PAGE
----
5. A PC headset. Logitech or any brand with the two 1/8 plugs on the end. One of those plugs is pink and the other one is usually colored black (but sometimes green).

6. A cell phone or a telephone with standard headphone jack.

The tools you need are:

1. A wire cutter (or scissors)
2. A soldering iron and electrical solder
3. Electrical tape
4. A small Phillips screwdriver (only if you got the plug with screw terminals—which I recommend.)

Procedure
1. Cut your wires:
Cut each cut about 2 inches long. You will need a total of four wires. Two of the four wires need to be the same color (this will be for the ground terminals), and the other two to be of different colors (these will be for the mic and the headphone speakers).

2. Attach wires to the 1/8 plug.
(This is a special procedure because the cell telephone jack uses one channel to carry the sound out to the headset earphones and the other channel to carry sound in from the headset microphone. Therefore the plug is wired so that these channels can be distinguished and then in step 3 these each of these 2 separate channel wires go to its own 1/8 (3.5mm) phone jack).

a. Unscrew and take apart the 1/8th plug. Do not loose the case and plastic liner.
b. Connect the two wires of the same color to the longest terminal. Either screwing or soldering. I twist the wires tightly together first so there are no frayed copper filaments sticking out. The longest terminal of the 1/8 plug is the called the ground terminal. To explain the procedure I call both the wires that have the same color the ground wires, there are two of them because the ground needs to connect to both Jacks as shown in step 3).
c. Connect the two wires you have left (they each are a different color) to the two remaining terminals which are closer to the top of the plug jack. One connects on the right terminal and the other on the left terminal. each receive one wire of a different color. (In the pictures below these are the blue and the red wires).
d. You can solder these connections (solder if you feel the screws are not enough) or you may have to solder them if you are using a non screw type of plug.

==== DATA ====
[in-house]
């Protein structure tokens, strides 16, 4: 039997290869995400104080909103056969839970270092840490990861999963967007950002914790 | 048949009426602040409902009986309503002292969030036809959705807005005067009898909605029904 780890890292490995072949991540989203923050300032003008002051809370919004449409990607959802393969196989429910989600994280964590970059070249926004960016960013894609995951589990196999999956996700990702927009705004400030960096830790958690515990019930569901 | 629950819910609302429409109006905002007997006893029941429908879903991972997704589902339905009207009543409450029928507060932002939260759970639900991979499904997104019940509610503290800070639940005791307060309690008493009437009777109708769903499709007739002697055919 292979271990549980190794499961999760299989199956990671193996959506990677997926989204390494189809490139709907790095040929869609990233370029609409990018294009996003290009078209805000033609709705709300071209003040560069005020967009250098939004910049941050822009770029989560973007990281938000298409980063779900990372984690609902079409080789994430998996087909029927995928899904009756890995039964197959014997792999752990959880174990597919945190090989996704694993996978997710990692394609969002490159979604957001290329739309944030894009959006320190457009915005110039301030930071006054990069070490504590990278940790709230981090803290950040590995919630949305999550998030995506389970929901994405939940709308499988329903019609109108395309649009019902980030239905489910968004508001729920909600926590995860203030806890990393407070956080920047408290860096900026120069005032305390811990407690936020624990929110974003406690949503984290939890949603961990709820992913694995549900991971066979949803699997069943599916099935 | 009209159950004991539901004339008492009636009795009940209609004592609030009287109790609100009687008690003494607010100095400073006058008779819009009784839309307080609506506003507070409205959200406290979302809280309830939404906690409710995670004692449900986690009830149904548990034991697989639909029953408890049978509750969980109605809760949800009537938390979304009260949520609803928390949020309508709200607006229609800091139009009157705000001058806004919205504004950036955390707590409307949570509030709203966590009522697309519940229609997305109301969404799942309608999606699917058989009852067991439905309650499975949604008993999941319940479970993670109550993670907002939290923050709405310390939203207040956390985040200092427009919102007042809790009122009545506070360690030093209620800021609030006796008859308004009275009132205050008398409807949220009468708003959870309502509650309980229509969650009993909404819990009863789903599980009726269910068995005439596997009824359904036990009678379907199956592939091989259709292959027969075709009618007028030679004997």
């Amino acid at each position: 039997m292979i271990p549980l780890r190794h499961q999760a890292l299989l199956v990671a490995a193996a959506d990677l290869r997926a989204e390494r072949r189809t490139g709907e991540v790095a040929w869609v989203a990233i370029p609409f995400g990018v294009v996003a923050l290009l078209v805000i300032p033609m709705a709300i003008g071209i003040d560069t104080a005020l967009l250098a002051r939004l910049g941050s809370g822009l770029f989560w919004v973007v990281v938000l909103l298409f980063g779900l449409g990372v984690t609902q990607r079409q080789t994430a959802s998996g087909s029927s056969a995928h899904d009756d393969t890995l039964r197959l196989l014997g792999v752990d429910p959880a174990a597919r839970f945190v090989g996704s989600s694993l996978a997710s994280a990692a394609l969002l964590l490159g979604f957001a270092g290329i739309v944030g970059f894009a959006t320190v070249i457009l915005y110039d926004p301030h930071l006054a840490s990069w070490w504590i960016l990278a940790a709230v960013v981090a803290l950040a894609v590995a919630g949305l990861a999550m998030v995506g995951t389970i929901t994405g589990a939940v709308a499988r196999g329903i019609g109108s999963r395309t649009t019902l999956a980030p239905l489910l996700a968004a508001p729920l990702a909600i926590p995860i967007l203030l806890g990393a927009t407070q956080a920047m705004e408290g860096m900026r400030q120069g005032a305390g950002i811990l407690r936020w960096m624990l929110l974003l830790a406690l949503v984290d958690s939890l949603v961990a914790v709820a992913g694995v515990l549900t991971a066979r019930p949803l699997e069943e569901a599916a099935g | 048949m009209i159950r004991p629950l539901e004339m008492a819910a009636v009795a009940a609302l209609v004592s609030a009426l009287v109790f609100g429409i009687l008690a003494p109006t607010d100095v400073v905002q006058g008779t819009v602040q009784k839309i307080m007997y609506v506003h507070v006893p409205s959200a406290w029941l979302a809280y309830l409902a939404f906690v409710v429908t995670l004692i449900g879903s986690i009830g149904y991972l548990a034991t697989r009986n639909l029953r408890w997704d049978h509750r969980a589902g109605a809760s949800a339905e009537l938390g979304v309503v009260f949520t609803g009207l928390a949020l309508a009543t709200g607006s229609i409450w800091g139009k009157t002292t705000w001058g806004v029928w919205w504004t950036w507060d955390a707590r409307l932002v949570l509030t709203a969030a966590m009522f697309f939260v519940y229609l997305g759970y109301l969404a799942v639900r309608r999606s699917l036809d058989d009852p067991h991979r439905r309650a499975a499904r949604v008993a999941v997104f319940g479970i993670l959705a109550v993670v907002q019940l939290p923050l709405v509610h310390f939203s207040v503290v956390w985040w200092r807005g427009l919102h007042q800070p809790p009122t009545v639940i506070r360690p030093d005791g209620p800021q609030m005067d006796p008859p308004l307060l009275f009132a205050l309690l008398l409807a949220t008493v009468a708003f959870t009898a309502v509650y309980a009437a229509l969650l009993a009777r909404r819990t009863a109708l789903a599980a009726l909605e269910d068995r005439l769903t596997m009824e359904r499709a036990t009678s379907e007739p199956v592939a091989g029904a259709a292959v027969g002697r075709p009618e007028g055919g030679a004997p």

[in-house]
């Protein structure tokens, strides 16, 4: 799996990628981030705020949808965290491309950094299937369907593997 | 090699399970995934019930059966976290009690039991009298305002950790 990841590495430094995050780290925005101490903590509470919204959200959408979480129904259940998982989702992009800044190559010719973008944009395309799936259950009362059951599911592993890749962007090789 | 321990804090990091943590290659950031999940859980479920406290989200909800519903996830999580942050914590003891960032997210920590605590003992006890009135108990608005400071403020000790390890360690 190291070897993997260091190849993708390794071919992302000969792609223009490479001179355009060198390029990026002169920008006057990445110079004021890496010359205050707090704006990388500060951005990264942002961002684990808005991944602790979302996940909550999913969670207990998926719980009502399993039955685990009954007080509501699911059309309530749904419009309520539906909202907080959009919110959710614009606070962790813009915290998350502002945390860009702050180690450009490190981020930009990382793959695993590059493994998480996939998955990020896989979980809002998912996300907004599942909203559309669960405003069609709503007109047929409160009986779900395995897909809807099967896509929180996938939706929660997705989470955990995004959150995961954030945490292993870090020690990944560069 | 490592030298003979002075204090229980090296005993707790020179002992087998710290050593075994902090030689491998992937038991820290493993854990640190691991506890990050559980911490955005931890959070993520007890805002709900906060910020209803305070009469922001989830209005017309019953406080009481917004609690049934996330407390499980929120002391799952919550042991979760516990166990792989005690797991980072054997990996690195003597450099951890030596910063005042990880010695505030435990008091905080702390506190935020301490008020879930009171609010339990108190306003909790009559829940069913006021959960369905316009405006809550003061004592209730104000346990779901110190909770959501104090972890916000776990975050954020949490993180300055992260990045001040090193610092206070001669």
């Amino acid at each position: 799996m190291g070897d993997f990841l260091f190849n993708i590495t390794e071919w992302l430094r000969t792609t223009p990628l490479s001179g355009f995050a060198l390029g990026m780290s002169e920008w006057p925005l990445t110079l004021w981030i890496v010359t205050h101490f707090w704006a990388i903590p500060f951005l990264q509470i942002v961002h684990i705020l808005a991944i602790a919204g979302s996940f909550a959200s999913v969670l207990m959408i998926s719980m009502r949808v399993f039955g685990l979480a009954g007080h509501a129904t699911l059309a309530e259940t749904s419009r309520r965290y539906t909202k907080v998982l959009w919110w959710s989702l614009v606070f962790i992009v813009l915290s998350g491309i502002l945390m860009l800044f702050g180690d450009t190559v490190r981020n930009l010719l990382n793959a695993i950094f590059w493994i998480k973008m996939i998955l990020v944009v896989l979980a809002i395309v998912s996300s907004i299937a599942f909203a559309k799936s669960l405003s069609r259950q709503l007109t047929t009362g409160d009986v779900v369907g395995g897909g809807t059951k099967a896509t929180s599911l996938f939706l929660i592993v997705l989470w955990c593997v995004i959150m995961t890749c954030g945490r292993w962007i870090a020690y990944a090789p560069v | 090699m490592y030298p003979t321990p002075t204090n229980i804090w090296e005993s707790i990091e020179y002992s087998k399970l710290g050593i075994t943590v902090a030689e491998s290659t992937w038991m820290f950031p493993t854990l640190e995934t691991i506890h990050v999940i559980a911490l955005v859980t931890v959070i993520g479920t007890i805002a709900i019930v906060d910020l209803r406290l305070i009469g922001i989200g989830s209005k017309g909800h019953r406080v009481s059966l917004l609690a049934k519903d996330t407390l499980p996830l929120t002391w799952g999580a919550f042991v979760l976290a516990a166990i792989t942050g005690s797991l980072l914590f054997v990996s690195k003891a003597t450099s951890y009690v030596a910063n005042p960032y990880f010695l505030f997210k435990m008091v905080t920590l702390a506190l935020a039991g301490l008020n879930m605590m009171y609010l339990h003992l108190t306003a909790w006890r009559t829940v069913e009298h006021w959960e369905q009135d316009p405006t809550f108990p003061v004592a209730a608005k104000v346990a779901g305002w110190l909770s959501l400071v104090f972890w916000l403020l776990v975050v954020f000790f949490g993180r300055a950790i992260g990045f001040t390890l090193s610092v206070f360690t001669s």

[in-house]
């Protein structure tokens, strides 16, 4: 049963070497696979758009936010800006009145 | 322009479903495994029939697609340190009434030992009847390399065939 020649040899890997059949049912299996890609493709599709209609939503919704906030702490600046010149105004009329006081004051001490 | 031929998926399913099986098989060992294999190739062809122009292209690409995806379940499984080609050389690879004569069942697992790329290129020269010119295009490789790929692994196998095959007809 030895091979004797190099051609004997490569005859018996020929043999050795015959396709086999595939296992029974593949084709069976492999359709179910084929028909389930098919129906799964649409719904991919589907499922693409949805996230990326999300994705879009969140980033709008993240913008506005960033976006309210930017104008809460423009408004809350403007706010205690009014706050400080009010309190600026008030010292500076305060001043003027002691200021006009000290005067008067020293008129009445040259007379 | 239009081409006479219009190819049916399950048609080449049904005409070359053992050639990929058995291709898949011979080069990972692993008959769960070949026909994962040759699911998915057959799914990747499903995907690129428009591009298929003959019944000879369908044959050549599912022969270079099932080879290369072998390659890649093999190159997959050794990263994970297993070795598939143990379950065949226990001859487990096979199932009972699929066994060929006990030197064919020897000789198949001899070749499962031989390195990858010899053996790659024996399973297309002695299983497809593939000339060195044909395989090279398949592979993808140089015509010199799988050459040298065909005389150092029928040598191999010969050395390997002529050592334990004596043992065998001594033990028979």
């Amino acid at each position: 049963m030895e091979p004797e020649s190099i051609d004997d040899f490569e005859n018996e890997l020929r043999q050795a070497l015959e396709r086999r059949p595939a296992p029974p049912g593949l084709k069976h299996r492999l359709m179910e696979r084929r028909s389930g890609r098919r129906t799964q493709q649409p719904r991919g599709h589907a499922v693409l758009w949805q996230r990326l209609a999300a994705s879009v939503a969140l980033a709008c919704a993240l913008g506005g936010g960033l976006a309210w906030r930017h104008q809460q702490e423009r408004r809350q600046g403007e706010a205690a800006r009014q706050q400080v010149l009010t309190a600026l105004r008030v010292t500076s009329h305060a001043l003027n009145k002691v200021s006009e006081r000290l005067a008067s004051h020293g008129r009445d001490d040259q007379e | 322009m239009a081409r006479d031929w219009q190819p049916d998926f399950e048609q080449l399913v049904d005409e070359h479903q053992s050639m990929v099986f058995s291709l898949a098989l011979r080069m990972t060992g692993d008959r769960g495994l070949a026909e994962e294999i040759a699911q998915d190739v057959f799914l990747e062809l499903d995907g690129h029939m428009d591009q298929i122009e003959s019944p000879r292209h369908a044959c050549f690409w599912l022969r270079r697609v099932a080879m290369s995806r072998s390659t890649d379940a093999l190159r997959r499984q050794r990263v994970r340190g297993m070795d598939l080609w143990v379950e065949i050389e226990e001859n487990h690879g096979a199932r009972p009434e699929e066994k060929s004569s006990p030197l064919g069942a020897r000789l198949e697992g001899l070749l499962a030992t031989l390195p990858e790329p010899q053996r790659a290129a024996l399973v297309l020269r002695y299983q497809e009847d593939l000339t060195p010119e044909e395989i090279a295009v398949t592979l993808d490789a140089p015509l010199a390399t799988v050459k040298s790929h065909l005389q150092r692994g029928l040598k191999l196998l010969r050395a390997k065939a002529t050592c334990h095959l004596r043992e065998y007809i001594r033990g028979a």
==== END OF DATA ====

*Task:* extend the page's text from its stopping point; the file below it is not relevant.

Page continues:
e. Put back the plastic liner around the connections you just made and screw the other parts of the jack back over the finished connections. Now you should have all of the wires coming out of the back of the 1/8 plug.

3. Attach the other end of the wires to the two 1/8 jacks.

a. Attach the ground wires to the 1/8 (3.5mm) phone jacks. These are the wires that you have two of the same color), There are two because one goes to each jack. Attach this ground near the top of each jacks. (that terminal corresponds to the connection that touches the base of the plug when the male plug is inserted into the jack.)
b. Attach the colored wires to the 1/8 (3.5mm) phone jacks. Once wire goes to each separate jack,
• First you need to prepare the jacks for the wires by squeezing the ends of the bottom terminals on the jacks closer together with your fingers. (You cannot squeeze together the bottom terminals if you chose to a different model jack. That is why I prefer to use the radio shack model jacks)
• String one of the singularly colored wires through the holes on the bottom of one terminal that you just squeezed together. You need to fish it through both holes. After you fish it through, you can bend and tie it around is you are skillful. Repeat the above procedure with the other color wire and the other jack. Note: By squeezing the terminals and putting the wire through the holes you connecting the “right and left” channel of on each jack you enable the equipment to work optimally. Both ears of your headset will have the sound and the mic from your pc headset can deliver its full signal into the telephone or cell phone. (so if you are using a different style of jacks in this step you need figure out how to string the wire to connect both right and left terminals and then solder them).

c. Solder all of your connections

4. Test for the audio out – The moment of truth!!!!
Now that everything is wired. You can test which jack that you made is the audio out and which is the mic in. After you figure out which is which you label these jacks so you always know which plug from the headset goes into which jack.